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As other astute people have chimed, this story turned out to be much deeper and a lot different than I originally expected (in a yippie, yippie good way). This book was such an enjoyable experience and made me want get a serious preach on sermonizing its greatness. While containing elements of science fiction, fantasy and horror, I don’t think the novel neatly fits into any of those containers and s ...more
Four and a half stars. If you want a review with links, see my blog at: http://clsiewert.wordpress.com/2014/1...
Pandemonium reminds me of those times when my foodie friends are dragging me to a “fabulous new restaurant” where (mostly) familiar ingredients are deconstructed, spiced and recombined in a creative way. At least this time, instead of an unsettling mess, it resulted in one of those perfect, satisfying meals that fulfill a sensory need as much as a physical one. Not so unusual that I’m ...more
Full of swimmingly good metaphors and delicious similes, AND seamlessly throwing down a very unique demonic possession story landscape with psychic undertones
AND … AND …
Bringing in a Sinead O’Connor female priestess character AND …
A Philip K Dick character straight out of VALIS who discourses on Theodore Sturgeon’s More Than Human and erudite explanations o ...more
I’m going to say something that sounds unkind, but really it’s a compliment from me: for a long time now I’ve kind of thought of Daryl Gregory as something of a poor man’s Sean Stewart. I must first admit that this happened before I actually read any of his books (this one is my first), and was based on what I could glean of them from the jacket blurbs and comments/reviews. It probably also comes from the fact that I once ran across a posting made by Gregory on a message board or bl ...more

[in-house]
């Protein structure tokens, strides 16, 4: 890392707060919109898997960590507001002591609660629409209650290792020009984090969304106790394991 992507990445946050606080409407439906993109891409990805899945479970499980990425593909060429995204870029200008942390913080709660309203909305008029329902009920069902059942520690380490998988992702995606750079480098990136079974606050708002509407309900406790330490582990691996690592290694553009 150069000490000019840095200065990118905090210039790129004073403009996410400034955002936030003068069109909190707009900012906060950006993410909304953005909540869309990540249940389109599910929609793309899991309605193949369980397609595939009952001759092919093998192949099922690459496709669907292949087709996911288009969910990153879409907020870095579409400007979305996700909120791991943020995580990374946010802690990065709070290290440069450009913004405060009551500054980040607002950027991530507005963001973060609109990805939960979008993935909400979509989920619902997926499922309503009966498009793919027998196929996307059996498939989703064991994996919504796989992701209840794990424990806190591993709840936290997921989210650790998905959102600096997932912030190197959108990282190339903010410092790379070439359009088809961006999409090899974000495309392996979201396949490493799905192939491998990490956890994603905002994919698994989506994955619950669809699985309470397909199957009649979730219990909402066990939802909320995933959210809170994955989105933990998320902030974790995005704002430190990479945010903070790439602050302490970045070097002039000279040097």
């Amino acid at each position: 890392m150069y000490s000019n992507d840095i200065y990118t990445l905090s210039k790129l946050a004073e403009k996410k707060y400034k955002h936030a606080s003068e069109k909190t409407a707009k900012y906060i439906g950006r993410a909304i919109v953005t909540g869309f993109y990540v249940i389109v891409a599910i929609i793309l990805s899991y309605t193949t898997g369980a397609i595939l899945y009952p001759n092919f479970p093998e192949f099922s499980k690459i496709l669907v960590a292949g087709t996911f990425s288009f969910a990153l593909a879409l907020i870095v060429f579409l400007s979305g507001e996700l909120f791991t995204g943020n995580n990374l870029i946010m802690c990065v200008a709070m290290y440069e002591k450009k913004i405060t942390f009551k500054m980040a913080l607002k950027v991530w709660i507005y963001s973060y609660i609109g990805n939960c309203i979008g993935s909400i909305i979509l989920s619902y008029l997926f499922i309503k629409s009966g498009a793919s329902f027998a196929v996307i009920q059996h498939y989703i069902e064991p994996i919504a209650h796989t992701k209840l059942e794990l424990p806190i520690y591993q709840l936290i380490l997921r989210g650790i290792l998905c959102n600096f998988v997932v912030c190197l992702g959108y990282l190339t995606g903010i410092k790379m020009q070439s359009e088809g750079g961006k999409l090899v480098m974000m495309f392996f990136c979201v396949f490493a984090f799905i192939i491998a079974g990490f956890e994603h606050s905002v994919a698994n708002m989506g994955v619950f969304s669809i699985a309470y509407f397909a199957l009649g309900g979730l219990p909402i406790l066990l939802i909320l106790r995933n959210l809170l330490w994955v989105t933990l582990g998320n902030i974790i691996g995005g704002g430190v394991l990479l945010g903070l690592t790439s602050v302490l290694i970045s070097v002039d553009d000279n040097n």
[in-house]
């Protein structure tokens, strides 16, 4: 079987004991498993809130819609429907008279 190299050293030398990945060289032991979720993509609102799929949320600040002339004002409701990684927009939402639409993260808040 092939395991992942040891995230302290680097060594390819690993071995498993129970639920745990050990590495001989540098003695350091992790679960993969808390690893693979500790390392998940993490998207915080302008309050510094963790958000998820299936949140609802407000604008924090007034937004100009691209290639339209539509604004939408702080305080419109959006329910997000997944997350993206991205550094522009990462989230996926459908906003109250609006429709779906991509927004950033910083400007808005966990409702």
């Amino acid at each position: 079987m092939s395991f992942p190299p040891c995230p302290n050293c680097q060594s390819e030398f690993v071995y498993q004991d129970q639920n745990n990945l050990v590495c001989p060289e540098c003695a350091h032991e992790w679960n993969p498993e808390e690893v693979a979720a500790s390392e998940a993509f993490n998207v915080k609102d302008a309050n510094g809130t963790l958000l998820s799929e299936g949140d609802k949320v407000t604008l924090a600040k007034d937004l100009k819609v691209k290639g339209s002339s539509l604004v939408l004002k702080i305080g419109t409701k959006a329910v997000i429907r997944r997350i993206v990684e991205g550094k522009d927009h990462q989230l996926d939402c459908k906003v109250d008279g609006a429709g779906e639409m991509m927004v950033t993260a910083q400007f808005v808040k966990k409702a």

I can't believe that this is Daryl Gregory's first book. It's absolutely amazing. Don't go by the blurb, it doesn't even come close to describing it. The characters and the situation are so well done, it all seeme ...more
Taking place in a world much like our own, but with the critical difference that demonic possession occurs openly and is widely acknowledged (even if whether said demons are evil spirits or something else is hotly debated), Pandemonium is told from the perspective of Del, ...more
Pandemonium isn't quite fantasy (it quickly reveals itself to have elements of Alternate History & SF). Gregory creates a world where demonic possession is normal, sort of, at least society's learned to deal with it when it happens; but the story of Del, who was once Possessed as a boy is the heart of the narrative. It has a personal, intimate tone. The st ...more
Nonlocal intelligence. Possession Disorder Variant. Socially Constructed Alternate Identity. Demonic possession. Whatever the term, Del Pierce is all too familiar with the process. While the hundred-odd "strains" of demons in Del's world aren’t interested in temptation or damnation, no one wants a demon to jump to them. When a demon possesses a person, acts out a familiar role, a static pattern, and woe betide anyone who gets in its way. The Truth, wrapped in a trenchcoat and fedora, brings ...more
I was very surprised to discover after finishing that this was Daryl Gregory’s first novel. His writing is much more polished than I would expect, with fully-fleshed characters and a strong first-person narrative. I ...more
Honestly, I think it helps a lot in appreciating this book if you have a background in classic science fiction. At the very least, it enables you to appreciate both the ironic and the humorous elements in the book. But in general, the book is a riveting read. It moves fast, has ...more